Sunday, April 14, 2024

A surprising discovery: mushrooms growing from a frog reveals how much we still don’t understand about fungi

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Fungi are interesting and important parts of life’s interconnected web. They have a bit of a mixed reputation.

On one side, mushrooms and fungal roots are valued for providing nutritious food, drugs, and eco-friendly materials. They also help trees share nutrients and store carbon, potentially helping fight climate change.

However, some fungi can be harmful. They act as disease-causing agents, disrupting ecosystems and causing problems for human and animal health.

A recent discovery involving a mushroom and a frog shows that the role of fungi in the environment is not straightforward.

In June 2023, some nature lovers found something strange in a pond in Karnataka, India. They saw a frog with a small mushroom growing on its side. They took pictures and shared the find. An expert said the mushroom is a common bonnet, usually found on decaying wood.

We don’t know why the mushroom chose the frog. It might be due to a fungal infection, common in frogs, or they could be helping each other out. Scientists plan to go back during the next monsoon season to learn more.

Switching topics, the DART mission in 2022 tested asteroid defense tech. They aimed at a moonlet asteroid, Dimorphos, circling a bigger one named Didymos. When the DART spacecraft hit Dimorphos, it changed how fast it orbits Didymos. The impact didn’t just make a crater; it altered Dimorphos in a big way, making it look like a bitten chocolate M&M.

Lastly, there are secrets in the ocean that scientists are curious about.

Did you know that little see-through fish near Myanmar make louder noises than elephants? Scientists found out that these tiny fish, called Danionella cerebrum, can be noisier than an airplane taking off! That’s strange for such small creatures.

Now, about leap years. Why do we add an extra day to February every four years? It’s like cosmic bookkeeping to keep our seasons in order. A normal year is a bit shorter than the time it takes Earth to go around the Sun. If we didn’t have leap years, our summer would be in December after 700 years! So, we add an extra day every four years to catch up.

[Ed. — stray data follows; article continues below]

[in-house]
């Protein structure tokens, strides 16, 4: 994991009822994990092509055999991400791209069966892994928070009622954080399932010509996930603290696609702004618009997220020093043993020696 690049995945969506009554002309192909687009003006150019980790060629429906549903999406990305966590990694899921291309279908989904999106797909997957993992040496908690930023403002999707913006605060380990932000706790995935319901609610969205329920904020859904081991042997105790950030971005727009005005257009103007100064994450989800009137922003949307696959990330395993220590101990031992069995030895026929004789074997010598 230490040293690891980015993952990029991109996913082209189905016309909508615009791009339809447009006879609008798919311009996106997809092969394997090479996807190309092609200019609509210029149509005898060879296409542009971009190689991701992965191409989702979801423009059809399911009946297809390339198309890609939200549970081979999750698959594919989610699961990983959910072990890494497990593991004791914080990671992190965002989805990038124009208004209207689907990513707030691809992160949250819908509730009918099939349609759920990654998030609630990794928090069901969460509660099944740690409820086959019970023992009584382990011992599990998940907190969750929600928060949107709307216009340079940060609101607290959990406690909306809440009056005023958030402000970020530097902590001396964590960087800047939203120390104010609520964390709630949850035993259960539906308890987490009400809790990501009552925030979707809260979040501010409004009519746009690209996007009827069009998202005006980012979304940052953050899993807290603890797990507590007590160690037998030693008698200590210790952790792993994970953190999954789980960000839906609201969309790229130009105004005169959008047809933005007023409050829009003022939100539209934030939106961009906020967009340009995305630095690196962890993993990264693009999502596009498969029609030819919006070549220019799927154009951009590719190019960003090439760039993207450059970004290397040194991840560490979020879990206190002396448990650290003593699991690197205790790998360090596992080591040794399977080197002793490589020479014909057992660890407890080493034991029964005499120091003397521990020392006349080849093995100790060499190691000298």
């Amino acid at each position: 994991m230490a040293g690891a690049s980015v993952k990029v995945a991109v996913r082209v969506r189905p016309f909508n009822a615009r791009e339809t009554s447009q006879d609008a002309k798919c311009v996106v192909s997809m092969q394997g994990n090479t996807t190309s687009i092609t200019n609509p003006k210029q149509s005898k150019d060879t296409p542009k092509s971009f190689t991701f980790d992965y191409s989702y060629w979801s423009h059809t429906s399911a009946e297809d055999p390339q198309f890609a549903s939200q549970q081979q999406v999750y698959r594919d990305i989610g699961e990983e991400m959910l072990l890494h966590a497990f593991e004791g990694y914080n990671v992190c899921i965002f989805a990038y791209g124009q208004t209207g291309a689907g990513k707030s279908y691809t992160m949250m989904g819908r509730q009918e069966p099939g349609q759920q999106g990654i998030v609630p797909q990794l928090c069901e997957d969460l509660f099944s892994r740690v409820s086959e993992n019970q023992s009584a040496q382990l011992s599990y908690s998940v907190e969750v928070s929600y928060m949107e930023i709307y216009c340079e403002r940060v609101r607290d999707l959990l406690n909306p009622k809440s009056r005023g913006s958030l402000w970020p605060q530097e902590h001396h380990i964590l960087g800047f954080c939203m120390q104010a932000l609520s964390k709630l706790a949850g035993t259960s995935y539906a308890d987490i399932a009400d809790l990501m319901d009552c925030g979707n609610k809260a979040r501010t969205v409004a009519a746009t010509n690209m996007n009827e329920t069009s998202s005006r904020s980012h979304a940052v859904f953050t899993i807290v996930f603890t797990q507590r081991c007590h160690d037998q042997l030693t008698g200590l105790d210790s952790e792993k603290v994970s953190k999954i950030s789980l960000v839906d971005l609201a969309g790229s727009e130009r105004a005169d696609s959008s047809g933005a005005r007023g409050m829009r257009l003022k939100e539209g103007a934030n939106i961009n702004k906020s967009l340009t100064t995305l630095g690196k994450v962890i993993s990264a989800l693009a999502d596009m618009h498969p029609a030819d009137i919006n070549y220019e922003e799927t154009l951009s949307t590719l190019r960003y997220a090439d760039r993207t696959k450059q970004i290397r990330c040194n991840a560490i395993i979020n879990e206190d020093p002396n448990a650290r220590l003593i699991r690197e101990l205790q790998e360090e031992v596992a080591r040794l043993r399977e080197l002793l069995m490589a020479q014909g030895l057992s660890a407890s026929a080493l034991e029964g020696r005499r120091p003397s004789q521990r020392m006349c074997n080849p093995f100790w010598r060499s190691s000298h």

Hope that helps you understand why some fish are louder than elephants and why February gets an extra day sometimes!

Odysseus, the first American moon vehicle in 50 years, had a busy week after its nerve-wracking descent and landing near the moon’s south pole on February 22.

Even though the landing was rough, leaving Odie on its side, all six NASA instruments and commercial payloads on board sent data successfully, as officials confirmed on Wednesday.

Now, Intuitive Machines’ IM-1 lander has another challenge: surviving the lunar night. This is risky because the extremely low temperatures during this time could harm Odie’s hardware.

In other parts of our solar system, scientists have found three small moons circling the outer planets Uranus and Neptune.

Here are some interesting stories:

— Archaeologists found a 2,000-year-old clay head from a god figurine, shedding light on life in Roman Britain.

— A dead star that consumed a planet in its orbit might give insights into our solar system’s future.

— Scientists have figured out why invasive Jorō spiders are spreading in the United States.

If you enjoyed these stories, there’s more! Sign up to get the next edition of Wonder Theory in your inbox, brought to you by CNN Space and Science writers Ashley Strickland and Katie Hunt. They explore wonders from planets beyond our solar system to ancient world discoveries.

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